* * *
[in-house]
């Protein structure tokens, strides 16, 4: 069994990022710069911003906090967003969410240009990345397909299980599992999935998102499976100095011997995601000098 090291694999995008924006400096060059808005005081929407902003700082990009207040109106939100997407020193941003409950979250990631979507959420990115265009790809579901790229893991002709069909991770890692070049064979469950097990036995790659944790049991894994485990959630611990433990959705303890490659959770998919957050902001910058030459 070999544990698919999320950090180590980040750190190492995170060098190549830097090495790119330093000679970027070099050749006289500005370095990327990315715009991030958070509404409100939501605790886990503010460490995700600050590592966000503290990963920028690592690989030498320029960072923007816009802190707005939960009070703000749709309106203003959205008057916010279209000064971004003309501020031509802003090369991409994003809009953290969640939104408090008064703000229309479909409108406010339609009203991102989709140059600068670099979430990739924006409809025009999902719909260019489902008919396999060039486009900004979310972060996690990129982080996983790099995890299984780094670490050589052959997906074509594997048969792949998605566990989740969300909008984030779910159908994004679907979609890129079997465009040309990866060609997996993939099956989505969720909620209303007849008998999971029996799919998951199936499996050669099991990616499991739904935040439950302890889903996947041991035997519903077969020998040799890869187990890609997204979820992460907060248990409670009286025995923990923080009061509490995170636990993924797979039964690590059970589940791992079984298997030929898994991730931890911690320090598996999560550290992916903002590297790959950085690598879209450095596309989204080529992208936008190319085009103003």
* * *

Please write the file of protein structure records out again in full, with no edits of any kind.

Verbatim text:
[in-house]
């Protein structure tokens, strides 16, 4: 069994990022710069911003906090967003969410240009990345397909299980599992999935998102499976100095011997995601000098 090291694999995008924006400096060059808005005081929407902003700082990009207040109106939100997407020193941003409950979250990631979507959420990115265009790809579901790229893991002709069909991770890692070049064979469950097990036995790659944790049991894994485990959630611990433990959705303890490659959770998919957050902001910058030459 070999544990698919999320950090180590980040750190190492995170060098190549830097090495790119330093000679970027070099050749006289500005370095990327990315715009991030958070509404409100939501605790886990503010460490995700600050590592966000503290990963920028690592690989030498320029960072923007816009802190707005939960009070703000749709309106203003959205008057916010279209000064971004003309501020031509802003090369991409994003809009953290969640939104408090008064703000229309479909409108406010339609009203991102989709140059600068670099979430990739924006409809025009999902719909260019489902008919396999060039486009900004979310972060996690990129982080996983790099995890299984780094670490050589052959997906074509594997048969792949998605566990989740969300909008984030779910159908994004679907979609890129079997465009040309990866060609997996993939099956989505969720909620209303007849008998999971029996799919998951199936499996050669099991990616499991739904935040439950302890889903996947041991035997519903077969020998040799890869187990890609997204979820992460907060248990409670009286025995923990923080009061509490995170636990993924797979039964690590059970589940791992079984298997030929898994991730931890911690320090598996999560550290992916903002590297790959950085690598879209450095596309989204080529992208936008190319085009103003």